Heather is now married and has four kids: Kyle, Kaylyn, Chris and Colby. Her husband’s name is Scott. They all live on Long Highway in Little Compton. She continues to enjoy camping, going to the beach, and gardening. She shares all the things she used to do as a kid with her own children. Recently, Heather’s parents built a house next door to her and Holly. Heather was raised on how important family is and she loves being around them all now.
Based on an interview with Heather Aubuchon, April 2020.
Written by: Christopher Aubuchon,Grade 5 -Wilbur & McMahon School
Grace Taylor Armstrong was the matriarch of the Hawes family. Born in Boston in 1876, she spent her childhood at her parents’ home on Beacon Hill. Her father was General Charles H. Taylor, co-founder of the Boston Globe and owner of the Red Sox from 1904 to 1911. It was Taylor who started the construction of Fenway Park.
In 1905 Grace married Matthew C. Armstrong of Hampton, Virginia. The wedding announcement ran in the Globe with the headline: “The daughter of Gen. and Mrs.Chas. H. Taylor Becomes the Bride of a Southern Man.”
So Grace, the quintessential Bostonian, moved south to Virginia. Matthew Armstrong, with his brother Richard, had established the Armstrong Land and Improvement Company in 1902. They acquired a 600-acre tract of land in Hampton around the turn of the century. Known as Ivy Home Farms, the land was subdivided into residential lots and sold off over the next four decades. Both brothers were prominent in business but Matthew was better known in social circles. Naturally reserved, Grace attended many social events with Matthew, though she may have preferred her comfortable home life.
On November 10, 1906 their first child, Elizabeth, (known as Bess) was born. Their second daughter, Frances, was born two years later, on November 8, 1908. I imagine the two little girls, so close in age, would have been life-long friends. But life is full of twists and turns. For the Armstrong family their comfortable home life turned tragic.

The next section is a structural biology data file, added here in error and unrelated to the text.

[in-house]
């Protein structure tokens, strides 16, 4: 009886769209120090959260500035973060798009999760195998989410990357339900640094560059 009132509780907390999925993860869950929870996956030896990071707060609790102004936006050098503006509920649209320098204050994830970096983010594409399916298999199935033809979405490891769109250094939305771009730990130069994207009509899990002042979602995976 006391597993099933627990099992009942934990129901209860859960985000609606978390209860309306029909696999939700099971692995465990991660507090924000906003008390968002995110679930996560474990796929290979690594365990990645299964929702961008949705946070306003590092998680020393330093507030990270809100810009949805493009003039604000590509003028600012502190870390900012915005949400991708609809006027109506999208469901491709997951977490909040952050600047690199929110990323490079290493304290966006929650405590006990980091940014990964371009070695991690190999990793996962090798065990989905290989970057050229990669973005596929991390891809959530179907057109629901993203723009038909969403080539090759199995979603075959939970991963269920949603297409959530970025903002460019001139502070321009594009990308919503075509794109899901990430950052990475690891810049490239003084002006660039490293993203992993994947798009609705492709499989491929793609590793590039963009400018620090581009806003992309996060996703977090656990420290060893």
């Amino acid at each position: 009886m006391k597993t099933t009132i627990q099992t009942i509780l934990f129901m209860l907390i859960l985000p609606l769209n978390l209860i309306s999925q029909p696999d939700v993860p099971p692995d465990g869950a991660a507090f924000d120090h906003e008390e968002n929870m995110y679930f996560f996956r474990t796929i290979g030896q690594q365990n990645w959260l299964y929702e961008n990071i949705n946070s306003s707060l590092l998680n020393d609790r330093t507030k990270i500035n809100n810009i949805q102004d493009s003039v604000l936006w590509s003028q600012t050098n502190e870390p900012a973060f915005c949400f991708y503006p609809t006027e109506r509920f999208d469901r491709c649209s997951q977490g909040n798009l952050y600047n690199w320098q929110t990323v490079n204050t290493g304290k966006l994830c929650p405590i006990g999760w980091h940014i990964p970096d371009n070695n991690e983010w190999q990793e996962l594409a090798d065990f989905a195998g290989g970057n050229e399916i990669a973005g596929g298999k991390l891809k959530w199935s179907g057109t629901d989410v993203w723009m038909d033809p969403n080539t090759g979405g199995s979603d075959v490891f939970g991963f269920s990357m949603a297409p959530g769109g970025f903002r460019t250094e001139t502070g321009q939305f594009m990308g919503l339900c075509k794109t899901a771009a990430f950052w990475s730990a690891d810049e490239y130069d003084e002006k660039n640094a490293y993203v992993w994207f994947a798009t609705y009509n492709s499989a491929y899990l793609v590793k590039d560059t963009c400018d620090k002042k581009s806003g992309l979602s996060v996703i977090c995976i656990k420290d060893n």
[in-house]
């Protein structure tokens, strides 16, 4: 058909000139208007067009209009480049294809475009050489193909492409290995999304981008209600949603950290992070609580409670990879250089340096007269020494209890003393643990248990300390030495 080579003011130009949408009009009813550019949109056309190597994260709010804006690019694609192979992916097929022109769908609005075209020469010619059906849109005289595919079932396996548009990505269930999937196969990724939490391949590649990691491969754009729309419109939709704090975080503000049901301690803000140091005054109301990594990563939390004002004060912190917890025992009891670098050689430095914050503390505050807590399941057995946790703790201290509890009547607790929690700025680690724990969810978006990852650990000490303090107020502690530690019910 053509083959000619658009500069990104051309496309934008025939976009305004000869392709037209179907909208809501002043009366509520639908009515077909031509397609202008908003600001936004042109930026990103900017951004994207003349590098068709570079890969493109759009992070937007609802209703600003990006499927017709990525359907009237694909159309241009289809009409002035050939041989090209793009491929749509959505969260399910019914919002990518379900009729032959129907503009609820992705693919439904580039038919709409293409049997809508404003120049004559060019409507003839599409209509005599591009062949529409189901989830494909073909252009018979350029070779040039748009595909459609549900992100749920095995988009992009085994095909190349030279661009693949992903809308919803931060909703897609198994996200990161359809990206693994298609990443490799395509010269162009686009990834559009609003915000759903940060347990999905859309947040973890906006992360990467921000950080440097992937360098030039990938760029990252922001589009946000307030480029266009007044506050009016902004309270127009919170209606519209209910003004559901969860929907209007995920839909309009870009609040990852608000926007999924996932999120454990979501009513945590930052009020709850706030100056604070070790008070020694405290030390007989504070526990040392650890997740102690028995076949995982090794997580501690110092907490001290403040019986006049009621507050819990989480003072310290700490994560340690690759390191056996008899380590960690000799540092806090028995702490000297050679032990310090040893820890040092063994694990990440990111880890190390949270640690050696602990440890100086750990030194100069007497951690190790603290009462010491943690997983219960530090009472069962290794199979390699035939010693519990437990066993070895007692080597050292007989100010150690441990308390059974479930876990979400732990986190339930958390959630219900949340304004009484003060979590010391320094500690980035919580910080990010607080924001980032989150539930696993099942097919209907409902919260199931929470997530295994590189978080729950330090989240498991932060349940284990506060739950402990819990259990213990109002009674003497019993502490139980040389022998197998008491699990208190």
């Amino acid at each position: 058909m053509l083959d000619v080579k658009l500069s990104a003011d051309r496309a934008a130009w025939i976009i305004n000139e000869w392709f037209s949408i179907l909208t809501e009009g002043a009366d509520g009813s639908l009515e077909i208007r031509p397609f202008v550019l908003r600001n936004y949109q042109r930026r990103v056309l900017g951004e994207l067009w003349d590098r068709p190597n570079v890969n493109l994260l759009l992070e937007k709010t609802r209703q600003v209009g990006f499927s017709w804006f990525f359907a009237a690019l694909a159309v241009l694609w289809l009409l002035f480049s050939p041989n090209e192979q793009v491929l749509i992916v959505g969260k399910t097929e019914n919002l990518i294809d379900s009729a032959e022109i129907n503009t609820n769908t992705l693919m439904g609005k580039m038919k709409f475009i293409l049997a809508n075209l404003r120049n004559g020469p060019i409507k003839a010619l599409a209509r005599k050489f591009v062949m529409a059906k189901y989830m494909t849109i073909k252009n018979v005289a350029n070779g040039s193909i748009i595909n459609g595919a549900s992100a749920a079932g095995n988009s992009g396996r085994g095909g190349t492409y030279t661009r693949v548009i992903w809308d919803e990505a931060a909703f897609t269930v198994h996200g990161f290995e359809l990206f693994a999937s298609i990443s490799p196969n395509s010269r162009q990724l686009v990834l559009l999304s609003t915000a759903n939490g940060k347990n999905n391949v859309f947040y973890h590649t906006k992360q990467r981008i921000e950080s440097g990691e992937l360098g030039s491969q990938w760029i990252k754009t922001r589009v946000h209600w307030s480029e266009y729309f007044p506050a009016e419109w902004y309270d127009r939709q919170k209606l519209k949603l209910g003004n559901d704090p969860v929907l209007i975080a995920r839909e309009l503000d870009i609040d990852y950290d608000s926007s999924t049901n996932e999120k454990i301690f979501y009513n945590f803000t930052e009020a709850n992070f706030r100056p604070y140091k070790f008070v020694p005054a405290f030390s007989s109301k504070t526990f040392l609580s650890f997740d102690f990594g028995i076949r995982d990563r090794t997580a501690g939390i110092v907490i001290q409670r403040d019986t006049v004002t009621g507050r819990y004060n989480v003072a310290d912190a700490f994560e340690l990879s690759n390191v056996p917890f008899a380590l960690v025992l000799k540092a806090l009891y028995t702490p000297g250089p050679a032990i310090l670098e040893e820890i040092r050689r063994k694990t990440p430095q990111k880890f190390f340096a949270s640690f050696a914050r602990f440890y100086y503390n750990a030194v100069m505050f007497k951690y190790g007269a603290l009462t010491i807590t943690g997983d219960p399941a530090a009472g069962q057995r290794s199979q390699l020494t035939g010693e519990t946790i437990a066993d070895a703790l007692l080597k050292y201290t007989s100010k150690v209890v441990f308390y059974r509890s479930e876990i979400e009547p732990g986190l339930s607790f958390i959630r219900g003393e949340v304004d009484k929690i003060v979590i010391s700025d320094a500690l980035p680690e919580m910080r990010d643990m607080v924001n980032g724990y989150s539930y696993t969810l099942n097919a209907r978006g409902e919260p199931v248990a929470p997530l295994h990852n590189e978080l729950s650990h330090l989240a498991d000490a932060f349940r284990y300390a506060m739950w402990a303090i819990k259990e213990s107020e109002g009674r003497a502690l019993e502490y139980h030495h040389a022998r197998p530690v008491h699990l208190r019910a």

Frances contracted pertussis (whooping cough), a highly contagious disease that is especially dangerous for babies and small children. Not yet two years old, Frances died on February 5, 1910. Grace had gone back to Boston to deliver both of her babies. However, even if they had had time to get Frances to Boston, it is unlikely the outcome would have been any different. Unfortunately the pertussis vaccine was not invented until the 1930s. Grace and Matthew buried their daughter in the Taylor plot in Boston at the Forest Hills cemetery.
Now the social scene was even less her cup of tea. Grace focused her efforts on helping the community. She and Matthew were generous supporters of the Hampton Normal and Agricultural Institute. It was founded in 1868 by Matthew’s uncle, Samuel Armstrong, for freed slaves after the Civil War. Today, over 150 years after its inception and renamed Hampton University, the school continues to break new ground in academic achievement, staying true to Samuel Armstrong’s original promise : The Standard of Excellence, An Education for Life.
The couple also supported The Little England Chapel. It began modestly as a Sunday school in a small section of a private home. The school became so popular that they needed more space to hold the Bible Studies. A local man, George Rowe, set aside thirty-five acres, divided into thirty-three lots, to be sold to African Americans. This area came to be known as Newtown. In 1870, the first six lots were sold at fifty dollars each. During this same period, African Americans also purchased lots of comparable size at the same price from William N. Armstrong, Matthew’s father. Subsequently, “Newtown” was applied to the entire black community.